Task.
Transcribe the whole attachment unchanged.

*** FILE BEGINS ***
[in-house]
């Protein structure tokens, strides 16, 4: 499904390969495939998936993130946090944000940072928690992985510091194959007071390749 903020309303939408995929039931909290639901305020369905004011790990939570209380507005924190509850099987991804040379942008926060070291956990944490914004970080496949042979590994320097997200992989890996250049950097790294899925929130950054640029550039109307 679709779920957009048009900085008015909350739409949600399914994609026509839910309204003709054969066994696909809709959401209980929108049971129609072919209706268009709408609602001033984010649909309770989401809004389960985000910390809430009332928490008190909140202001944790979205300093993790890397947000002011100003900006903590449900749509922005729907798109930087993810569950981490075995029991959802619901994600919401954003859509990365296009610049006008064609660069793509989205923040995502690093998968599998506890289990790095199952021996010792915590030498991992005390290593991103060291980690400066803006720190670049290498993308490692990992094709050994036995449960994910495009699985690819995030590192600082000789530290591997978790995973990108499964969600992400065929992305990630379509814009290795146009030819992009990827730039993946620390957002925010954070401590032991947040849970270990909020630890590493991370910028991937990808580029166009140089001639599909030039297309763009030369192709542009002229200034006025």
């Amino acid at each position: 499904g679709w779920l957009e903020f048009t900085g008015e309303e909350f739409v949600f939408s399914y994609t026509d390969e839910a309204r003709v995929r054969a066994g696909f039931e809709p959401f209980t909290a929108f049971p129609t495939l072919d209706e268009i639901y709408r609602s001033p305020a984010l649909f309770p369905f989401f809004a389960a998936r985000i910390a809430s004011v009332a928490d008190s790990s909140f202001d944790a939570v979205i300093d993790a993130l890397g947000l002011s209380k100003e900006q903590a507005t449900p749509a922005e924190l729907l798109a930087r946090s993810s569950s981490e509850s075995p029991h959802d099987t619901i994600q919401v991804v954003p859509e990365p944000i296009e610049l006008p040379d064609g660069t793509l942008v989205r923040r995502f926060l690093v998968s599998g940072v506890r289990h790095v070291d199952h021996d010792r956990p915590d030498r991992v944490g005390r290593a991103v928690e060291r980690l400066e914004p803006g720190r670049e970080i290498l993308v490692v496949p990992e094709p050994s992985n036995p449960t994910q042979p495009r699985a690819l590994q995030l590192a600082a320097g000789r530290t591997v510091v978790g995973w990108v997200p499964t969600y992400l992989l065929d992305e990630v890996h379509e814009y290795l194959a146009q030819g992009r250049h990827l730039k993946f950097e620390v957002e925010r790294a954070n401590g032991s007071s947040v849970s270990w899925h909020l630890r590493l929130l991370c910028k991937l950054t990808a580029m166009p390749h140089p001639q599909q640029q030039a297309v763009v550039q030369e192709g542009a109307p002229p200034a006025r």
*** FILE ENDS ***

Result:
[in-house]
């Protein structure tokens, strides 16, 4: 499904390969495939998936993130946090944000940072928690992985510091194959007071390749 903020309303939408995929039931909290639901305020369905004011790990939570209380507005924190509850099987991804040379942008926060070291956990944490914004970080496949042979590994320097997200992989890996250049950097790294899925929130950054640029550039109307 679709779920957009048009900085008015909350739409949600399914994609026509839910309204003709054969066994696909809709959401209980929108049971129609072919209706268009709408609602001033984010649909309770989401809004389960985000910390809430009332928490008190909140202001944790979205300093993790890397947000002011100003900006903590449900749509922005729907798109930087993810569950981490075995029991959802619901994600919401954003859509990365296009610049006008064609660069793509989205923040995502690093998968599998506890289990790095199952021996010792915590030498991992005390290593991103060291980690400066803006720190670049290498993308490692990992094709050994036995449960994910495009699985690819995030590192600082000789530290591997978790995973990108499964969600992400065929992305990630379509814009290795146009030819992009990827730039993946620390957002925010954070401590032991947040849970270990909020630890590493991370910028991937990808580029166009140089001639599909030039297309763009030369192709542009002229200034006025």
């Amino acid at each position: 499904g679709w779920l957009e903020f048009t900085g008015e309303e909350f739409v949600f939408s399914y994609t026509d390969e839910a309204r003709v995929r054969a066994g696909f039931e809709p959401f209980t909290a929108f049971p129609t495939l072919d209706e268009i639901y709408r609602s001033p305020a984010l649909f309770p369905f989401f809004a389960a998936r985000i910390a809430s004011v009332a928490d008190s790990s909140f202001d944790a939570v979205i300093d993790a993130l890397g947000l002011s209380k100003e900006q903590a507005t449900p749509a922005e924190l729907l798109a930087r946090s993810s569950s981490e509850s075995p029991h959802d099987t619901i994600q919401v991804v954003p859509e990365p944000i296009e610049l006008p040379d064609g660069t793509l942008v989205r923040r995502f926060l690093v998968s599998g940072v506890r289990h790095v070291d199952h021996d010792r956990p915590d030498r991992v944490g005390r290593a991103v928690e060291r980690l400066e914004p803006g720190r670049e970080i290498l993308v490692v496949p990992e094709p050994s992985n036995p449960t994910q042979p495009r699985a690819l590994q995030l590192a600082a320097g000789r530290t591997v510091v978790g995973w990108v997200p499964t969600y992400l992989l065929d992305e990630v890996h379509e814009y290795l194959a146009q030819g992009r250049h990827l730039k993946f950097e620390v957002e925010r790294a954070n401590g032991s007071s947040v849970s270990w899925h909020l630890r590493l929130l991370c910028k991937l950054t990808a580029m166009p390749h140089p001639q599909q640029q030039a297309v763009v550039q030369e192709g542009a109307p002229p200034a006025r």